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Brazil’s Senate votes to strip Dilma Rousseff of presidency

Andressa Anholete, AFP | Dilma Rousseff addresses a Workers' Party rally in Brasilia on August 24, 2016, days before the Senate voted to impeach her.

Brazil's Dilma Rousseff was stripped of the country's presidency Wednesday in a Senate impeachment vote ending 13 years of leftist rule in Latin America's biggest economy.


Rousseff, 68, was convicted by 61 of the 81 senators of illegally manipulating the national budget. The vote, passing the needed two-thirds majority, meant she was immediately removed from office.

Cheers -- and cries of disappointment -- erupted in the blue-carpeted, circular Senate chamber as the verdict flashed up on the electronic voting screen.

Pro-impeachment senators burst into a rendering of the national anthem, some waving Brazilian flags, while allies of Rousseff stood stony faced.

"I will not associate my name to this infamy," read a sign held up by one senator.

The Senate, however, decided that Rousseff would not be barred from holding public office with senators voting 42-36 to allow the impeached president to maintain her political rights.

Brazil's first female president, proclaimed her innocence yet again and blasted the opposition for pushing through what she has repeatedly called a bloodless coup.

"Today is the day that 61 men, many of them charged and corrupt, threw 54 million Brazilian votes in the garbage," Rousseff tweeted minutes after the decision.

Rousseff won more than 54 million votes in her 2014 re-election bid.

Her lawyer and former attorney general Jose Eduardo Cardozo said the former president planned to appeal her impeachment.

Temer sworn in as new president

Hours after the vote, Rousseff’s vice president turned bitter political enemy, Michel Temer, was sworn in as her replacement.

Before a packed Senate chamber, Temer raised his arm and swore to uphold the constitution, drawing loud applause from his conservative supporters.

Temer, 75, was to mark his first day as president by flying late Wednesday to China for a G20 summit.

Better known as a backroom wheeler-dealer than street politician, Temer took over in an interim role after Rousseff's initial suspension in May.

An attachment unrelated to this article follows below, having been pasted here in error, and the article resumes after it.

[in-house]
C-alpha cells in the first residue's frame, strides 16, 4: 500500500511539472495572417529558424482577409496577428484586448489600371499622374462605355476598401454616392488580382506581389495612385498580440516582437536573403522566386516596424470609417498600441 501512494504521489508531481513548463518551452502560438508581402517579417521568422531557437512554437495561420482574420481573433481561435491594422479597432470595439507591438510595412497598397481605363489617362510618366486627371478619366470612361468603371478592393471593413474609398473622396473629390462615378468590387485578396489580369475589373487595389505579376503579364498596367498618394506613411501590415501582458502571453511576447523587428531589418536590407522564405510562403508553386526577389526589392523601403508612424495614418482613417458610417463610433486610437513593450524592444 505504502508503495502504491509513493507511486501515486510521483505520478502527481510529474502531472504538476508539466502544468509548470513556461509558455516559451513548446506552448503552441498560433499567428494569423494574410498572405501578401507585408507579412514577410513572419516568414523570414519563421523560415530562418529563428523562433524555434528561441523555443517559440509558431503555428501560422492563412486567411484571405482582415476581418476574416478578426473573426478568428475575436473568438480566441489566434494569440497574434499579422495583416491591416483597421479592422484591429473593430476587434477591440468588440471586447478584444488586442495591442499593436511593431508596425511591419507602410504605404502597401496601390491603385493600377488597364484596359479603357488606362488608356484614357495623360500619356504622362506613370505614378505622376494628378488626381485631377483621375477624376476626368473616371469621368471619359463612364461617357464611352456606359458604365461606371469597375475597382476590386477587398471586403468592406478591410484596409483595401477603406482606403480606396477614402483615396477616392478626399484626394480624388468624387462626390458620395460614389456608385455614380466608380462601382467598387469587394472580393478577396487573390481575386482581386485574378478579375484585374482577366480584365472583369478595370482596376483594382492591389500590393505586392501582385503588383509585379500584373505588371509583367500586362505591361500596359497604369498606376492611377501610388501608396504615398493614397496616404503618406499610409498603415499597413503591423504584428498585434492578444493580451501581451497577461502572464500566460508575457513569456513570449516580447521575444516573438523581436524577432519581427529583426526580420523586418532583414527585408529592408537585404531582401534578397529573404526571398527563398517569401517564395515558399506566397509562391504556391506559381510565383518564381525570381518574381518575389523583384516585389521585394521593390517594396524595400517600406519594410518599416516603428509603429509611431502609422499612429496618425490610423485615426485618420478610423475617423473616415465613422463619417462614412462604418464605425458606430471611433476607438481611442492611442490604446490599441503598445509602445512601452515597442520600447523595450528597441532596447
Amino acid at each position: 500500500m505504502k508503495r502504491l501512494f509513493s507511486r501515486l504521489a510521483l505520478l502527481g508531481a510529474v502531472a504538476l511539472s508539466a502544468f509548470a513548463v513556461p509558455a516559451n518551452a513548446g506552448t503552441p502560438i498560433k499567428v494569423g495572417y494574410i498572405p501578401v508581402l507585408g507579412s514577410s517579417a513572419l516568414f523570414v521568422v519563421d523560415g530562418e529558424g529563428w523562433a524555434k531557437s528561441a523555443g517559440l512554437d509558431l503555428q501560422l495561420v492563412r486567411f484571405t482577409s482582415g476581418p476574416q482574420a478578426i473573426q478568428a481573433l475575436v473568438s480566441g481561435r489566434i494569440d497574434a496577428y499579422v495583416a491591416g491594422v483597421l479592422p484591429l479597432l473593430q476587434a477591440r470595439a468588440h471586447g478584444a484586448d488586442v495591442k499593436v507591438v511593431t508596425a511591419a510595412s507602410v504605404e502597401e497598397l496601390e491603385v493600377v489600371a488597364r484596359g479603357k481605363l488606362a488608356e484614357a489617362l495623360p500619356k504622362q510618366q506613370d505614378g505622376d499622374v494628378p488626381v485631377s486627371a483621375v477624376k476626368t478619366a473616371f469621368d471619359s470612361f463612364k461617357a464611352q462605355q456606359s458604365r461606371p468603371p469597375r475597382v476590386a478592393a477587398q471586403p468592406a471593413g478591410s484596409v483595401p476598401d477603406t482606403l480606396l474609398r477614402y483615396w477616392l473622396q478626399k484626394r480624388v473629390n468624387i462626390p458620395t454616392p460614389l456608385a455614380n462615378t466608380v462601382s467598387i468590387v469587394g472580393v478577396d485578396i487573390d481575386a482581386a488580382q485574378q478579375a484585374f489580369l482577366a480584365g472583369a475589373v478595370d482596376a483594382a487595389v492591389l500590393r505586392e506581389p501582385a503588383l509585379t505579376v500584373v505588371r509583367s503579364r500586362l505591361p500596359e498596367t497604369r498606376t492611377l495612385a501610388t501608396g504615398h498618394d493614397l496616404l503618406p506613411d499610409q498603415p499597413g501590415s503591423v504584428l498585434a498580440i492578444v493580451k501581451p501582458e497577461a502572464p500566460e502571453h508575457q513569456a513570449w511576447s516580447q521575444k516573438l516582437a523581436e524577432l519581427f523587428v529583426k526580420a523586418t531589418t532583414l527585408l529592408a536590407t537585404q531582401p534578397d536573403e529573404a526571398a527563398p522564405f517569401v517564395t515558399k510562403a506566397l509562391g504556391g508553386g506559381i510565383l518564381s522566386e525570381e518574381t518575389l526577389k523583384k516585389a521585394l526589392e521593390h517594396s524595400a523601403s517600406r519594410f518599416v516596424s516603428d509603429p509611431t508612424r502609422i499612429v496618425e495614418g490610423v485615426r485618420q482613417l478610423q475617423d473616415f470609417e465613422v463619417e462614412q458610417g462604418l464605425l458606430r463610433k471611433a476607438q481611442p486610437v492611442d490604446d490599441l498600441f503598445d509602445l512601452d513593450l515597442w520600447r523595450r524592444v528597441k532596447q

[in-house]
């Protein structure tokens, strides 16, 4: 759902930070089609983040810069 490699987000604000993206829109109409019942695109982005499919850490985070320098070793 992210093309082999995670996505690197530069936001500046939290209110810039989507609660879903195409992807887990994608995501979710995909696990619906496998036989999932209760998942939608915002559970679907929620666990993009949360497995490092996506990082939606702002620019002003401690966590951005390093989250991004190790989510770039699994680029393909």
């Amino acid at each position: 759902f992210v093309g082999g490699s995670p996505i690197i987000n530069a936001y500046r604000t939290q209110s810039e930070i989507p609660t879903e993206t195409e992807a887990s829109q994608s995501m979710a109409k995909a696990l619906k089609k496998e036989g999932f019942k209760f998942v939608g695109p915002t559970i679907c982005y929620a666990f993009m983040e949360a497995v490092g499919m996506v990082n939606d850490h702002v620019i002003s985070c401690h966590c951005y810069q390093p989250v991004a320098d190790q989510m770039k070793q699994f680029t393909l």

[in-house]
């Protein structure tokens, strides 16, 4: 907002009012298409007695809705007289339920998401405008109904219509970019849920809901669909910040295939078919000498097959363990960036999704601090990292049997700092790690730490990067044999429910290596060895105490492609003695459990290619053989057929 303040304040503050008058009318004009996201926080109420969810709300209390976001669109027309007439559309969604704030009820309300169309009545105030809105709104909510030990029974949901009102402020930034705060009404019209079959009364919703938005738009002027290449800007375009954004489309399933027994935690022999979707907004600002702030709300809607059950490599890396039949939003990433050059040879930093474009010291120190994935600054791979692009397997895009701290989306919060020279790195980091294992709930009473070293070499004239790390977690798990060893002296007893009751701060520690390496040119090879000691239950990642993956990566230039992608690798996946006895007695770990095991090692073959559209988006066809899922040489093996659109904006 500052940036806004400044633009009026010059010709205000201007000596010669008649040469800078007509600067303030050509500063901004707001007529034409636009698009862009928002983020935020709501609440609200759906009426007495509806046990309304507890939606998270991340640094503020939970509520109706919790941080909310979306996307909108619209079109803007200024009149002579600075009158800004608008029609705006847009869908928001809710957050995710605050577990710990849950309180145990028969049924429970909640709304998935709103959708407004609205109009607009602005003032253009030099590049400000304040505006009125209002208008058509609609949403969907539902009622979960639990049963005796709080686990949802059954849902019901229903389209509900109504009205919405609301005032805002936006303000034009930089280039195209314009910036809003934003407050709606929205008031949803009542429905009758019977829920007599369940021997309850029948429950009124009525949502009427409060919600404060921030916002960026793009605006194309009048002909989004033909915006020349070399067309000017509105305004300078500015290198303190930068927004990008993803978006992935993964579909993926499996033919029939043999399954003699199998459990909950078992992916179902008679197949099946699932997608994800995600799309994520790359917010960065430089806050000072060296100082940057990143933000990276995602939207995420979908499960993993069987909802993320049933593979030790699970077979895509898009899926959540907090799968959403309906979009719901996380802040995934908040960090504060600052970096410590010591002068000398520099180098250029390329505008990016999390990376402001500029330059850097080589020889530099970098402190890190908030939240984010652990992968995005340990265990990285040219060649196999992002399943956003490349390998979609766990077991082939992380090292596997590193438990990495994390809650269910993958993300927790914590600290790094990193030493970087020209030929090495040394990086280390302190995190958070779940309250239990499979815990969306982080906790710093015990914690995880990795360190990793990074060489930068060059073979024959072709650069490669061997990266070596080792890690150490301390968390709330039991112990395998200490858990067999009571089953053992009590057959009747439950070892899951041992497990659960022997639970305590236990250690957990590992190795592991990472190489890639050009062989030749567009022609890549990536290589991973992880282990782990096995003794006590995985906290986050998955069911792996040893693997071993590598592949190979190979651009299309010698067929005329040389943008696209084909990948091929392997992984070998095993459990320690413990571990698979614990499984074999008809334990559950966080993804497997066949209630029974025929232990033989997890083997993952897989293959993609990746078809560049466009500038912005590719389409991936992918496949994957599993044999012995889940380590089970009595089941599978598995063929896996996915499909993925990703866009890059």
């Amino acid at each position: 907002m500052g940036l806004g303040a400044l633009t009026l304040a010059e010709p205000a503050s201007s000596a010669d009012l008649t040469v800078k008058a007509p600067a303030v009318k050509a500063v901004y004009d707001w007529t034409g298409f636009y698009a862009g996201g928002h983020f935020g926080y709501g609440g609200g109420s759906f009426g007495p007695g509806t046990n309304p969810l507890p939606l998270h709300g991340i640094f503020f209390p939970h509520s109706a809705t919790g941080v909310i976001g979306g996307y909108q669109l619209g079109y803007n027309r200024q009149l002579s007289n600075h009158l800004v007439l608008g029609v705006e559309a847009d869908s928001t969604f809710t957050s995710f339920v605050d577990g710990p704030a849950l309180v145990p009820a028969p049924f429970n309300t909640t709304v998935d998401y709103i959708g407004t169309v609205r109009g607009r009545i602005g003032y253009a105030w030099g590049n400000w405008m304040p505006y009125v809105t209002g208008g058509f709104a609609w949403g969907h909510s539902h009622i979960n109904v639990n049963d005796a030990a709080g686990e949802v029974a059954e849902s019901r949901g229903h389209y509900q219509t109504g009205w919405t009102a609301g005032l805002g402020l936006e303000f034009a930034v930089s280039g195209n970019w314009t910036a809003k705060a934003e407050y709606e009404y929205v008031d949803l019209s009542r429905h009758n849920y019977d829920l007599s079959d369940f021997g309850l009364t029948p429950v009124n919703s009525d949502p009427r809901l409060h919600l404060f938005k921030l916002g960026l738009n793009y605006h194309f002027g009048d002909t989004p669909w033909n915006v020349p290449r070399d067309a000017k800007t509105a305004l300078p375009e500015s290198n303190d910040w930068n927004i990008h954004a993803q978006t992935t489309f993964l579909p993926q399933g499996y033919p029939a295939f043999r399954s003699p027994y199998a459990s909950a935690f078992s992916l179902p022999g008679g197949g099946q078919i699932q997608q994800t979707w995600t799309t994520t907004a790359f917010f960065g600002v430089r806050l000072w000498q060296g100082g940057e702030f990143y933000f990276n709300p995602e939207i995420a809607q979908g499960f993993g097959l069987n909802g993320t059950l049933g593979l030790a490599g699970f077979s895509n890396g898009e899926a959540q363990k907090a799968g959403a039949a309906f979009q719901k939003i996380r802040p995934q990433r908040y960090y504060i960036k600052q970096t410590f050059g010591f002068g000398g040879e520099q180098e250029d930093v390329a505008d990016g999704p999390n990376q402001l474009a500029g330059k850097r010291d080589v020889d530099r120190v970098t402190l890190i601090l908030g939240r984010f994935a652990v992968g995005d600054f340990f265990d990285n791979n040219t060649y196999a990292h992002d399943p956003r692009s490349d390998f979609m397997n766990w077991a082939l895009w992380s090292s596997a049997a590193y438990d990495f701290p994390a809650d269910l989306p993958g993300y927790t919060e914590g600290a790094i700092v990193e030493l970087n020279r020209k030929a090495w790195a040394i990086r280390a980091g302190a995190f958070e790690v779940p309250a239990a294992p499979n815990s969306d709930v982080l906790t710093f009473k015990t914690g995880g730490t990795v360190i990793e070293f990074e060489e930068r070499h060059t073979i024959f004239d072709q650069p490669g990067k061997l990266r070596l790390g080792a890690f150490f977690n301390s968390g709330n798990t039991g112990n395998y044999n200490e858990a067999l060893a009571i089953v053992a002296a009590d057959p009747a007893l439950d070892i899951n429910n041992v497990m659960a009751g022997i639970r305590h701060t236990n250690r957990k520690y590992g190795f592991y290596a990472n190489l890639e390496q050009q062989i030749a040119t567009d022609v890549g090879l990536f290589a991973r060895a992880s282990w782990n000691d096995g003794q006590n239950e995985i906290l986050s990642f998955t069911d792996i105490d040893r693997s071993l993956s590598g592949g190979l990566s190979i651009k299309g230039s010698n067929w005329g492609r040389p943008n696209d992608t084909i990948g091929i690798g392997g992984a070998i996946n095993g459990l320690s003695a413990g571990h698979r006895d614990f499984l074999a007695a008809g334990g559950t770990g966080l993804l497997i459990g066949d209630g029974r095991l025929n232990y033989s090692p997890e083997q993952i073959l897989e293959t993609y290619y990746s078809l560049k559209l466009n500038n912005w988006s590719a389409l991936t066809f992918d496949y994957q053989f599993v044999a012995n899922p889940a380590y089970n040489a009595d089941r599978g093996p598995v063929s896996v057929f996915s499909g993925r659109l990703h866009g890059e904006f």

He immediately named a new government that turned its back on more than a decade of leftist rule in which Brazil saw 29 million people lifted from poverty, but became bogged down in corruption and the ongoing economic slump.

Venezuela, Ecuador summon ambassadors from Brazil

About 50 leftist demonstrators gathered outside the presidential palace to show their support.

"We are protesting against the coup and fighting for democracy," said 61-year-old farmer Orlando Ribeiro.

Venezuela and Ecuador both pulled their ambassadors from Brazil in protest at Rousseff's removal.

In the centre of the capital, extra security and the closing of avenues near the Senate caused massive traffic jams. Police said they were preparing for large protests later in the day.

Anti-Rousseff anger

Rousseff, from the leftist Workers' Party, is accused of taking illegal state loans to patch budget holes in 2014, masking the country's problems as it slid into its deepest recession in decades.

She told the Senate during a marathon 14-hour session on Monday that she is innocent and that abuse of the impeachment process put Brazil's democracy, restored in 1985 after a two-decades-long military dictatorship, at risk.

Recalling how she was tortured and imprisoned in the 1970s for belonging to a leftist guerrilla group, Rousseff urged senators to "vote against impeachment, vote for democracy... Do not accept a coup."

However, huge anti-Rousseff street demonstrations over the last year have reflected nationwide anger at her management of a country suffering double-digit unemployment and inflation.

The once mighty Workers' Party, meanwhile, has struggled to stage more than small rallies.

Emotions spill over

Lawyers presenting closing arguments on Tuesday could not hold back their emotions as the clock wound down on a crisis that has paralysed Brazilian politics for months, helping deepen national gloom over recession and runaway corruption.

A lead lawyer for the case against Rousseff, Senator Janaina Paschoal, wept as she asked forgiveness for causing the president "suffering," but insisted it was the right thing to do.

"The Brazilian people must be aware that nothing illegal and illegitimate is being done here," she said.

Rousseff's counsel, veteran lawyer Jose Eduardo Cardozo, retorted that the charges were trumped up to punish the president's support for a huge corruption investigation that has snared many of Brazil's elite.

"This is a farce," he said in a speech during which his voice alternated between shouts and near whispers.

"We should ask her forgiveness if she is convicted," he added. "History will treat her fairly. History will absolve Dilma Rousseff if you convict her."

(FRANCE 24 with AFP and AP)

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